Museum Watch: Musée de l’Armée, Invalides

Museum Watch: Musée de l’Armée, Invalides

Louis XIV initiated the building of the Hôtel des Invalides in 1670, to serve as a nursing and retirement home for army veterans, a function that it fulfilled until the early 20th century. The central courtyard, where there’s now a display of artillery, provides a real sense of this Paris landmark’s original military purpose – it’s utilitarian and sober. In glinting contrast, is the baroque opulence of the golden Dôme des Invalides, which houses Napoléon’s final resting place. Soldiers went to worship in the Dôme via the courtyard, while the more ornate side sported the elite’s entrance.

Life at ‘Les Invalides’ was strictly regimented. It housed around 4,500 select soldiers, those who had typically completed over 20 years of loyal service. Entering what’s now the armour and weapons gallery, our guide Mickaël Blaselle helps bring it to life, pointing out that this huge room used to be the mess hall. Along its seemingly endless walls are life-size paintings of battle scenes. The men in the room would have enjoyed their food and wine looking at some of the very conflicts in which they’d fought. On the other hand, those who had misbehaved, known as the ‘buveurs d’eau’ (water drinkers), were placed in a long central table so that everyone could see them being handed their grim rations of bread and water.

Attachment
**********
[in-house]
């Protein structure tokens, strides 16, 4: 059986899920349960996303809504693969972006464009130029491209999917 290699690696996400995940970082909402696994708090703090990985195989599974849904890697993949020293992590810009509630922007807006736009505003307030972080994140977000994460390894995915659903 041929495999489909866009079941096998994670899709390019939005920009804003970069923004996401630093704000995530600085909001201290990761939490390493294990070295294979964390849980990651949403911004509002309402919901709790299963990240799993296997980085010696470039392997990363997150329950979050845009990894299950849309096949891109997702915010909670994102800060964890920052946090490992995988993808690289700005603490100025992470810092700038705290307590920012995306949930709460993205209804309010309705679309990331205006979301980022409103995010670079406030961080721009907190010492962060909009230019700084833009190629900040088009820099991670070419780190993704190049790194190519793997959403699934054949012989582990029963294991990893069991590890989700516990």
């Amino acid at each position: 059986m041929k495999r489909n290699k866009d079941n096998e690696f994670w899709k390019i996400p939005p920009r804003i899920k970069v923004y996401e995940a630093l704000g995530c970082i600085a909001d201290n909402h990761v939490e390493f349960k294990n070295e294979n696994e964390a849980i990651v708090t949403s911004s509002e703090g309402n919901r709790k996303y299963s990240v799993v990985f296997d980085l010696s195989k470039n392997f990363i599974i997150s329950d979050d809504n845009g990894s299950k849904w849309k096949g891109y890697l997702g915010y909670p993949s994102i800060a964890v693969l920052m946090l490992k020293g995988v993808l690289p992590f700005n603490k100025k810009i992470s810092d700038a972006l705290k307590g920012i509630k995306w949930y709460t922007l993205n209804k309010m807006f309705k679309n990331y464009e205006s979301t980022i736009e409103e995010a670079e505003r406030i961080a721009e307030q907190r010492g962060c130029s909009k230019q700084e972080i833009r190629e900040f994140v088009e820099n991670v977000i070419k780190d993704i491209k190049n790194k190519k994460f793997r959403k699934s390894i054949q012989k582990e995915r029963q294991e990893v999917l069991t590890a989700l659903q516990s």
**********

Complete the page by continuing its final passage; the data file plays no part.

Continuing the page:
The time span of the exhibits runs from the Middle Ages, through Louis XIV and Napoléon III, to the two World Wars. Multimedia panels recreate the most notable battles, and the Historial Charles de Gaulle, a fully interactive multimedia space, highlights his role with the Free French Forces.

In fact, the Musée de l’Armée’s collections are so rich and varied that, during our visit, we were only able to cover the armour room and the American War of Independence exhibit, so leave yourself plenty of time to explore. The latter featured fascinating memorabilia from the time of the Marquis de Lafayette, which revealed much about the tricky nature of his mission to establish trust between the French and American leaders.

One after another, the layers of France’s glory and strife unfold like the pages of an illuminated manuscript, revealing the nation at war with its neighbours, other world powers and, sometimes, even with itself. The museum is brimming with anecdotes and secrets waiting to be uncovered. As Mickaël pointed out some of his favourite pieces, we learnt that he specialised in Napoléon during his studies at the Sorbonne.

“I discover something new all the time,” he says. “I feel as if it’s my second home. I’ve been fascinated by Napoléon all my life, and now I work right next to him, every day.”

TIP: Start with Napoléon’s Tomb so that you’re then free to lose yourself in the museum.

Musée de l’Armée, Invalides, 129 rue de Grenelle, Paris 7th. Métro: Invalides, La Tour Maubourg. Open daily 10am-6pm. Historial Charles de Gaulle closed Mondays. Entry €9.50 (€12 including temporary exhibitions). Tel: +33 1 44 42 38 77

From France Today magazine

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Sylvia Edwards Davis is a writer and correspondent based in France with a focus on business and culture. A member of the France Media editorial team, Sylvia scans the cultural landscape to bring you the most relevant highlights on current events, art exhibitions, museums and festivals.

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